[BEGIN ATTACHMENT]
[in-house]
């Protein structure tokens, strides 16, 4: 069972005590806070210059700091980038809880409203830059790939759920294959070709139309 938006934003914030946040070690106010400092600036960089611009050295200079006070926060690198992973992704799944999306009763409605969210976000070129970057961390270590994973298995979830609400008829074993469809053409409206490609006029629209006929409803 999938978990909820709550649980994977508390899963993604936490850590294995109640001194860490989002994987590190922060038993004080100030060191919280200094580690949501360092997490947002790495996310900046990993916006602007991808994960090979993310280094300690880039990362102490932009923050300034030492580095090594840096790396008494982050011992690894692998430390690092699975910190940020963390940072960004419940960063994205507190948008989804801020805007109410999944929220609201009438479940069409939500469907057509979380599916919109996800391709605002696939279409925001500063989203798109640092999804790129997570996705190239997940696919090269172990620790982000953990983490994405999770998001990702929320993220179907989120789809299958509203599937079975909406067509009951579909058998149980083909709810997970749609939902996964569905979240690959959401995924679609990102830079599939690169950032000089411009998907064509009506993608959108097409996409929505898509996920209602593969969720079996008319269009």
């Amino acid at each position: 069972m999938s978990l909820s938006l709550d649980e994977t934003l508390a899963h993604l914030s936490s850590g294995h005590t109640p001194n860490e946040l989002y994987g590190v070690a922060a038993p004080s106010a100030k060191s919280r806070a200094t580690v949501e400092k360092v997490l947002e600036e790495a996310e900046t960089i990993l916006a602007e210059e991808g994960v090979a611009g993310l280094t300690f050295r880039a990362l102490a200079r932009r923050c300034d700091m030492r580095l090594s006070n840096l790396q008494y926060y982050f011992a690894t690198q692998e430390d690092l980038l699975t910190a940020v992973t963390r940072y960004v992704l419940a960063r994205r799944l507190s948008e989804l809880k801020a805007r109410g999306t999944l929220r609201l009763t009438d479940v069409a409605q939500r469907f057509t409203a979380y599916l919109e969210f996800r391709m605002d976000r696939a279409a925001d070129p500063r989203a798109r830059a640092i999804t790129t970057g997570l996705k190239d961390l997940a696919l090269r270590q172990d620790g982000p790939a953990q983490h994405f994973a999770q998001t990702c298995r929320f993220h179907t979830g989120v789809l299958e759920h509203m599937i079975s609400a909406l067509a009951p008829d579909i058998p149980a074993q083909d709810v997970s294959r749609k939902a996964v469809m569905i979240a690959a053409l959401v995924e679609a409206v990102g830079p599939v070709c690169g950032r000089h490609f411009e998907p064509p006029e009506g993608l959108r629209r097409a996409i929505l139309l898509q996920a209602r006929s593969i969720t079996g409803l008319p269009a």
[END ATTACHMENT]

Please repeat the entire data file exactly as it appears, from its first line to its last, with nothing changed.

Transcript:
[in-house]
């Protein structure tokens, strides 16, 4: 069972005590806070210059700091980038809880409203830059790939759920294959070709139309 938006934003914030946040070690106010400092600036960089611009050295200079006070926060690198992973992704799944999306009763409605969210976000070129970057961390270590994973298995979830609400008829074993469809053409409206490609006029629209006929409803 999938978990909820709550649980994977508390899963993604936490850590294995109640001194860490989002994987590190922060038993004080100030060191919280200094580690949501360092997490947002790495996310900046990993916006602007991808994960090979993310280094300690880039990362102490932009923050300034030492580095090594840096790396008494982050011992690894692998430390690092699975910190940020963390940072960004419940960063994205507190948008989804801020805007109410999944929220609201009438479940069409939500469907057509979380599916919109996800391709605002696939279409925001500063989203798109640092999804790129997570996705190239997940696919090269172990620790982000953990983490994405999770998001990702929320993220179907989120789809299958509203599937079975909406067509009951579909058998149980083909709810997970749609939902996964569905979240690959959401995924679609990102830079599939690169950032000089411009998907064509009506993608959108097409996409929505898509996920209602593969969720079996008319269009």
């Amino acid at each position: 069972m999938s978990l909820s938006l709550d649980e994977t934003l508390a899963h993604l914030s936490s850590g294995h005590t109640p001194n860490e946040l989002y994987g590190v070690a922060a038993p004080s106010a100030k060191s919280r806070a200094t580690v949501e400092k360092v997490l947002e600036e790495a996310e900046t960089i990993l916006a602007e210059e991808g994960v090979a611009g993310l280094t300690f050295r880039a990362l102490a200079r932009r923050c300034d700091m030492r580095l090594s006070n840096l790396q008494y926060y982050f011992a690894t690198q692998e430390d690092l980038l699975t910190a940020v992973t963390r940072y960004v992704l419940a960063r994205r799944l507190s948008e989804l809880k801020a805007r109410g999306t999944l929220r609201l009763t009438d479940v069409a409605q939500r469907f057509t409203a979380y599916l919109e969210f996800r391709m605002d976000r696939a279409a925001d070129p500063r989203a798109r830059a640092i999804t790129t970057g997570l996705k190239d961390l997940a696919l090269r270590q172990d620790g982000p790939a953990q983490h994405f994973a999770q998001t990702c298995r929320f993220h179907t979830g989120v789809l299958e759920h509203m599937i079975s609400a909406l067509a009951p008829d579909i058998p149980a074993q083909d709810v997970s294959r749609k939902a996964v469809m569905i979240a690959a053409l959401v995924e679609a409206v990102g830079p599939v070709c690169g950032r000089h490609f411009e998907p064509p006029e009506g993608l959108r629209r097409a996409i929505l139309l898509q996920a209602r006929s593969i969720t079996g409803l008319p269009a």